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How to Handle Criticism

By Donna L.H. Smith

I hope to bring a fresh perspective to a sensitive subject.

As writers, we’re regularly critiqued, edited, and otherwise told to change our text. It can get downright discouraging if we don’t have the proper attitude toward it. If we have rejection issues (like I do), it can feel personal, when it’s really not.

It’s about our writing, not about us.

For the last several months, I’ve been involved in a project which included three other writers. At first, it sounded fun and exciting. Our book proposal was accepted and we started writing our manuscripts. However, it was clear early on, I didn’t have a clue. I admit to having some sort of brain cramp in the beginning, but God showed me what I needed to do to correct my work.

On this project, I’ve had five sets of eyeballs critique my 95% re-write. That’s humbling and it’s valuable. It can be frustrating however, when as I call it “dueling editors” disagree on what words I should or should not use. At that point, it’s up to me to decide, but ultimately, the submitting agent has the last word.

Proverbs 15:31 says, “If you listen to constructive criticism, you will be at home among the wise.” NLT Amplified says it this way, “The ear that listens to the reproof [that leads to or gives] life will remain among the wise.”

When we’re critiqued by others, sometimes we become over-sensitive. It’s easy to do. That’s why I say it’s not personal, yet we “take” it that way, don’t we?

As a person with rejection issues, I have to allow myself time to process and release the hurt, the anger, and other emotions. And I’ve had to deal with strange rejections…like the award-winning agent’s intern who didn’t know the difference between an administrative instruction and what they should actually type in an email rejection subject line…Or the conference organizers who didn’t have their facts straight about what contest winners and losers were or were not in attendance.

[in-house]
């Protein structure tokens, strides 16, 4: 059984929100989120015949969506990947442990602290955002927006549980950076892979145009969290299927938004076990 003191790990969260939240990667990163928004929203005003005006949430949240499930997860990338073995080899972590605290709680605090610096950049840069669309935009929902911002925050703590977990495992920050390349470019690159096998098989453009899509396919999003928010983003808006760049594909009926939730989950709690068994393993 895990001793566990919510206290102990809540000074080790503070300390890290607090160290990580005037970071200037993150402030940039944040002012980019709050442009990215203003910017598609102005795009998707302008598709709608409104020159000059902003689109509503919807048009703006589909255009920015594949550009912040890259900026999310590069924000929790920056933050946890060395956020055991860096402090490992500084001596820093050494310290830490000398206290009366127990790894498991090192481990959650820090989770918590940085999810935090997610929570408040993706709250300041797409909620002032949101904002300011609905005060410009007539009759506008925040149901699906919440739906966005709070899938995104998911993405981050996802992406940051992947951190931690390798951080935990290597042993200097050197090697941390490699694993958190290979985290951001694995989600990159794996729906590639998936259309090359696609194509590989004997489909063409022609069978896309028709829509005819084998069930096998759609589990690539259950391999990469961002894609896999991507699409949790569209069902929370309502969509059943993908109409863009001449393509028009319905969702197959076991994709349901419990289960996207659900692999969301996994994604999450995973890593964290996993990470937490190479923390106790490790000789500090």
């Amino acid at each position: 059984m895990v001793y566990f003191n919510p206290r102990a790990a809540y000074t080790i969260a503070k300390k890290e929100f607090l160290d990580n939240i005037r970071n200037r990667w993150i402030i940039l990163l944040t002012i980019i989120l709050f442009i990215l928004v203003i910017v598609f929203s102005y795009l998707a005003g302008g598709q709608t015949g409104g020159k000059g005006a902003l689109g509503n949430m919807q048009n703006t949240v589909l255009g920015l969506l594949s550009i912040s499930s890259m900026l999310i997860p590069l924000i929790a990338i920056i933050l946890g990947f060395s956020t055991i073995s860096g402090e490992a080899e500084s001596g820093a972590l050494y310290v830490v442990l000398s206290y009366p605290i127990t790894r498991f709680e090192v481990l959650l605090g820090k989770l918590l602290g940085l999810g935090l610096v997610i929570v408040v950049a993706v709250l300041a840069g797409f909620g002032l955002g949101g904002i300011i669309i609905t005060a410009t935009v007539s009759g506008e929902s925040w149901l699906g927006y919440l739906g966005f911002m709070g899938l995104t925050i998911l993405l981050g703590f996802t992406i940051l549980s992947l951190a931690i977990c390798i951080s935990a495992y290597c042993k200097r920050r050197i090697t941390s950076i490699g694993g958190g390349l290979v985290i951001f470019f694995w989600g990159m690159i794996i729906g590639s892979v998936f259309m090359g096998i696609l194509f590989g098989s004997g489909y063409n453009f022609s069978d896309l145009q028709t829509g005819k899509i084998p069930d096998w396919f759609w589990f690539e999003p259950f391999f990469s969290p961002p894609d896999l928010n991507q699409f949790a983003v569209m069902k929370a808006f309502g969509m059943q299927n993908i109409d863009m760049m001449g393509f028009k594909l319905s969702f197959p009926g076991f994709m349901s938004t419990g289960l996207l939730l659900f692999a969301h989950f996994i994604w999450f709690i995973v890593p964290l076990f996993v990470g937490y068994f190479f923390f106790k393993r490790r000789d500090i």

But I digress. This is about evaluation. And yet, we sometimes take criticism as rejection, when it’s not meant to be.

It’s all in how we decide to handle it.

Part of that is processing. I am fortunate and blessed to have a wonderful mentor (thanks DiAnn), a few close friends, and a wonderful husband I process my emotions with.

A couple years ago, I entered my novel in the Genesis contest. It hadn’t been edited professionally at that point, even though I’d been through it numerous times myself. It didn’t progress beyond the first round. Two of my scores were decent, but one judge in particular, gave me a low score and this remark. “I’m having trouble finding anything positive to say about this entry.” Ouch. Thankfully, my wonderful mentor gave me wise counsel.

She said, “Sometimes that happens. Take what you can from it; throw out what you don’t think is helpful.” After a couple months, I revisited those critiques from Genesis and used them to improve my novel.

The same is true for another contest I entered in which I was a semi-finalist. (This was the incorrect facts episode). I was given valuable criticism when I was ready to receive it.

And therein, is the crux of the matter. Depending on your emotional make-up, it can be sooner, or later.

I’m trying to see how quickly I can process the negative and improve my projects. I forgive, release, and move on.

Donna LH SmithDonna L.H. Smith is a Kansas prairie girl transplanted to Lancaster County, PA, writing on and off for forty years. She writes historical romance and serves as the ACFW Pennsylvania State Chapter President and Area Coordinator. Her novel “Meghan’s Choice” was a semi-finalist in Operation 1st Novel 2015.

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5 Responses to How to Handle Criticism

  1. Warren says:

    It’s a good thing God did when He put DiAnn amongst us. Now, if I could find some emotion somewhere…

  2. DiAnn Mills says:

    Donna, great post! Honest and professional suggestions to help all writers grow in their skills.

  3. Pegg Thomas says:

    As one of the other three writers Donna mentioned, I have to say, she did an amazing job in her rewrite of her novella. It was night-and-day different. She took the criticism and turned it into someone very positive. Well done, Donna. And don’t worry if you called us each some colorful and imaginative names as you read through our critiques. Trust me. We’ve ALL been there and done that! It’s just part of the process.

  4. Adriel says:

    The #1 reason I decided to be a self published author, is that I am absolutely terrified of criticism! I grew up being put down and bullied in school, and so it’s hard for me to separate constructive criticism from people who are just being mean. But now I’m 34 years old, and seriously asking myself, “Do I want to be the best writer I can be or not?”

  5. Karlene Berry says:

    I’ve only just found out about the American Christian Fiction Writer and found the information on the blog helpful. I have just written my first book: The Berry Boys Series: Bullies on the School Bus- and wish I had known about ACFW before. The book is self published and I did do a lot of research, but I am so happy to have found this site and am seriously thinking of becoming a member. The blog has been informative and encouraging. Thank you.

    K.F.Berry